By Tabitha Tuckett, on 9 January 2019
The project is a collaboration between Rare-Books Librarian Tabitha Tuckett from Special Collections, and Professor Adam Gibson from UCL Medical Physics And Biomedical Engineering. It offers a current first-year undergraduate the opportunity to research the cutting-edge use of imaging techniques and analysis to answer historical questions about rare books, archives and records.
The work will make use of UCL Digital Humanities’ new digitisation suite, and will build on collaborative research with Special Collections that has already used medical imaging techniques in innovative ways to explore damaged text, hidden manuscripts, early printing techniques, the materials of rare books, and more. Read about some of this research here.
Interested students can find out more about the opportunity with Special Collections here, and should apply by 20 January, indicating project 13. Under the scheme, selected students are paid to undertake supervised research for six weeks during two summers, as well as receiving leadership training during their undergraduate career.
By Christopher J Fripp, on 25 December 2018
Twelve copies of The Drummer from the Alternative Press Collection. Founded in the 1967 and originally called Distant Drummer, the newspaper reported on Philadelphia’s radical/hippie community and served as a forum for commentary on local and national politics as well as the city’s music and arts scene. From 1971 until its demise in 1979, it was known simply as The Drummer.
By Christopher J Fripp, on 21 December 2018
Eleven pipers piping: a scene from Ovid’s Metamorphoses depicts Mercury lulling Argus to sleep with his enchanted reed pipe.
By Vicky A Price, on 19 December 2018
We can go one better than the traditional ‘ten Lords’ and offer you ‘one royal’…
We’re not going to lie to you, this one is a bit tenuous. But we couldn’t resist the opportunity to share one of our most successful outreach projects to date.
Thousands of children have been involved in an immersive First World War education programme that UCL Special Collections have played a key role in delivering. This was part of the Shrouds of the Somme project, one of the major centrepieces of Armistice commemorations that took place at the Queen Elizabeth Olympic Park from Thursday 8 to Sunday 18th November this year.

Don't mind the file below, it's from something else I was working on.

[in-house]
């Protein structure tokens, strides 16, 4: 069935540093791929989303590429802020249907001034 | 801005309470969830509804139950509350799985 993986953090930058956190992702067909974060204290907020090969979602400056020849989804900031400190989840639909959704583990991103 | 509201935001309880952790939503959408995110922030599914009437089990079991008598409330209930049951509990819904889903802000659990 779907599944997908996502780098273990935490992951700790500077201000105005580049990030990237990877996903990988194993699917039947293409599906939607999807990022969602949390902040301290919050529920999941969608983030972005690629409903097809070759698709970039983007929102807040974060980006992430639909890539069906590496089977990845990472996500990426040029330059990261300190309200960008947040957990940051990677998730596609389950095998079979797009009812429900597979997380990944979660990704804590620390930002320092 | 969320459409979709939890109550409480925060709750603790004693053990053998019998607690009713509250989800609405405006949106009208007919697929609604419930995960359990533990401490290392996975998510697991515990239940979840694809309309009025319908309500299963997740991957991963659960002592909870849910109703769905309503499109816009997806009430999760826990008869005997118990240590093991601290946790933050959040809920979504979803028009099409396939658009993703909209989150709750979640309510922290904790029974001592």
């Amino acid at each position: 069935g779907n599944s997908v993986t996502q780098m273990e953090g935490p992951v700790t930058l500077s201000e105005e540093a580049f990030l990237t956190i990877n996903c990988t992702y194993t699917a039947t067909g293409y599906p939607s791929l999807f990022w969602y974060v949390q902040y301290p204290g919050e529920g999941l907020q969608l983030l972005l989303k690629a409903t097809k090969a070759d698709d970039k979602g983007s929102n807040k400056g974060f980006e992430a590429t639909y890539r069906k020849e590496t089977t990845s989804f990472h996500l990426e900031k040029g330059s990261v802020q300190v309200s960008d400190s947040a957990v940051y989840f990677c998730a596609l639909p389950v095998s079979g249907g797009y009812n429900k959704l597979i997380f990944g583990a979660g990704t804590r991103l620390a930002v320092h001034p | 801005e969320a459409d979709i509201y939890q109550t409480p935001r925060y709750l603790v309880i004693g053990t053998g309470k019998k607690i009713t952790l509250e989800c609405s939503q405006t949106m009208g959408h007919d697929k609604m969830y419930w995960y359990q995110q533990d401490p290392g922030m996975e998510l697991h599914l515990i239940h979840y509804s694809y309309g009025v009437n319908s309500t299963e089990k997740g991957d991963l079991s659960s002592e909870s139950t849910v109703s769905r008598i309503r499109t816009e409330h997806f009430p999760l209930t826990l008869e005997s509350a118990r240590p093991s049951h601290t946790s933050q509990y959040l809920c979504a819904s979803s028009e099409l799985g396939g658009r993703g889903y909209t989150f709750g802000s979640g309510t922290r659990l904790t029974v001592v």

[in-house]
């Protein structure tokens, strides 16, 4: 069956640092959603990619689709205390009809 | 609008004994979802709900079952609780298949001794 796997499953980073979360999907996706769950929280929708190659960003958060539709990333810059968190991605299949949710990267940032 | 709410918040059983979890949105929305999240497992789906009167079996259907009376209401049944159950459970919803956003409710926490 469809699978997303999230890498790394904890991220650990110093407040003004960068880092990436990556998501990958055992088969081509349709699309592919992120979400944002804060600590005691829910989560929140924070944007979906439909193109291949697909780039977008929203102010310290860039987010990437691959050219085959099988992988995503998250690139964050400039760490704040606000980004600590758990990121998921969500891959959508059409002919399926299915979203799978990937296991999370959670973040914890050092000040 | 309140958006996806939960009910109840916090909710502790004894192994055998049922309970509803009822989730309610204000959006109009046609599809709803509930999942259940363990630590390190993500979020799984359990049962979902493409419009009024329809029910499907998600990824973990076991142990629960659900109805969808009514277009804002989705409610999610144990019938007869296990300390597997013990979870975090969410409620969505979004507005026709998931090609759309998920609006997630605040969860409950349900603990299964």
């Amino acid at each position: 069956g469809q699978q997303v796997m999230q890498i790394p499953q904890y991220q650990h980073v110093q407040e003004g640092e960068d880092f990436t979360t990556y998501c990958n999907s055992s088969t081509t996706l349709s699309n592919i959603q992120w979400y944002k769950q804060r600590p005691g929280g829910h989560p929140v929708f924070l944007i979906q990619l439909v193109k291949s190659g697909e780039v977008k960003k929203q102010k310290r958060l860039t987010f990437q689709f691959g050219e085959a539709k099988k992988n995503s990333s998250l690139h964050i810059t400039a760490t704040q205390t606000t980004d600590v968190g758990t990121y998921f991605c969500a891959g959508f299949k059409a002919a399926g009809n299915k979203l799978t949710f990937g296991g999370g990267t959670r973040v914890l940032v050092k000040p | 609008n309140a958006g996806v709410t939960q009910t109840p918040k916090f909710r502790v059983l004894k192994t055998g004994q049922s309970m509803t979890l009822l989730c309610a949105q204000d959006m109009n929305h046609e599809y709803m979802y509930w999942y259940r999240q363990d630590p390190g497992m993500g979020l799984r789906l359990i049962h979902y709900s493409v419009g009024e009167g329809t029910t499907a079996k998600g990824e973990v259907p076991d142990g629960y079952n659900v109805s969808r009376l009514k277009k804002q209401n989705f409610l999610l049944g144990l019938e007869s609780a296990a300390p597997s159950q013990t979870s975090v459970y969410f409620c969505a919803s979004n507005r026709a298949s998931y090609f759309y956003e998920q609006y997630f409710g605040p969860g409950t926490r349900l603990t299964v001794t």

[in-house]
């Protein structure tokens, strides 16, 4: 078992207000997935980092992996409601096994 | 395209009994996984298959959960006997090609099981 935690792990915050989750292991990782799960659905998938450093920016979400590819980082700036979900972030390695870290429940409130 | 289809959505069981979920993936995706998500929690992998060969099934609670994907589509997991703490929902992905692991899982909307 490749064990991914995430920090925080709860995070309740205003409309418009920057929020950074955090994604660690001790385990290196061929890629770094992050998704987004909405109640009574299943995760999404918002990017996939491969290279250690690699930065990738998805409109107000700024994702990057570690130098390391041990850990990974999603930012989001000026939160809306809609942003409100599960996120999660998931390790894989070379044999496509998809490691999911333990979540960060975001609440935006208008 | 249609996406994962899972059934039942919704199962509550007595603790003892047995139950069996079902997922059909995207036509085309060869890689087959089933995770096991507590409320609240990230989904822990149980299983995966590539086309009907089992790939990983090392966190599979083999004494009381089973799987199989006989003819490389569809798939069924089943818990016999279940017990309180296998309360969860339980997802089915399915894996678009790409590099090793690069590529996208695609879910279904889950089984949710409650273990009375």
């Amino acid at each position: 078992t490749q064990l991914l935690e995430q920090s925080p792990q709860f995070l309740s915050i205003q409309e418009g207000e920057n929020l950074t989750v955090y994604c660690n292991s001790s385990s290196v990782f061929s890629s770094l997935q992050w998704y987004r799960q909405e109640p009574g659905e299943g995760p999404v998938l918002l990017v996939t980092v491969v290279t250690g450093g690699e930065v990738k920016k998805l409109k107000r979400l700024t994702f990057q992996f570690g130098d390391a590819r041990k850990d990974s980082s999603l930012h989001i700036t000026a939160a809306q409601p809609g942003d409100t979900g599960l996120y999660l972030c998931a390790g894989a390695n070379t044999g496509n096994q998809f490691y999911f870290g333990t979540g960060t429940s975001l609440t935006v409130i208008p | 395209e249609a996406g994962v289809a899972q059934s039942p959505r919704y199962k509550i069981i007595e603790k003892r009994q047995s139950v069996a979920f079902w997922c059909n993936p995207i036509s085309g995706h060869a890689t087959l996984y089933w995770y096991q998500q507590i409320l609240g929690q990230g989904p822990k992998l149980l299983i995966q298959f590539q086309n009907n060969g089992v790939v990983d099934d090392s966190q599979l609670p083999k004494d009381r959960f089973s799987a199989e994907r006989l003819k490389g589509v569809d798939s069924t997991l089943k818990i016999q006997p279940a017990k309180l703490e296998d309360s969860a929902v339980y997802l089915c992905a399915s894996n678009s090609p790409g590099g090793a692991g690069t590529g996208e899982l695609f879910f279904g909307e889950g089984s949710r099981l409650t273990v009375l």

The Shrouds of Somme project is the brainchild of Artist Rob Heard, who has spent the past five years making more than 72,000 small shrouded figures, each one representing one of the men killed and never recovered from the battled field at the Battle of the Somme. On Thursday 8 November, each of the shrouds were laid out as a graphic reminder of the scale of sacrifice they made in the Great War. The installation welcomed just under 3000 school pupils as well as around 85,000 members of the public.
UCL Special Collections teamed up with the Commonwealth War Graves Commission and UCL Institute of Education’s First World War Centenary Battlefields Tour Programme to create free online teacher resources, worksheets for visiting schools and a programme of workshops for schools in the neighbouring Olympic Park boroughs (Tower Hamlets, Hackney, Waltham Forest and Newham). Special Collection’s Education Coordinator, Vicky Price, delivered 33 workshops, visiting 12 schools and reaching almost 1000 pupils.
The workshops combined historical enquiry with creative writing and used primary resources from UCL‘s College archive. Through exploring archival items like Rosenberg’s student record and a publication of perhaps his most famous poem, Break of Day in the Trenches (in Poetry: a magazine of verse. Vol. IX (3), December 1916 [reprint edition, 1966], STORE Little Magazines), pupils learnt of the poet Isaac Rosenberg, who had been a student at the Slade School of Fine Art. He grew up in a Jewish working class family in Mile End and went to art school to become a painter. When war broke out, he volunteered to fight, sending poetry back to the UK from the trenches. He was killed in France in 1918.
But where does the royalty come in? (I hear you say). Well, we were honoured to be invited to attend a visit by The Princess Royal at the installation site. Vicky Price (UCL Special Collections Education Coordinator) shook the Princess’ hand and explained the work we had done alongside pupils and the Head Teacher from the Bobby Moore Academy.
By Christopher J Fripp, on 17 December 2018
Nine ladies dancing: Let’s dance! A party in the margin livening up this 1534 edition of Polydore Vergil’s History of England.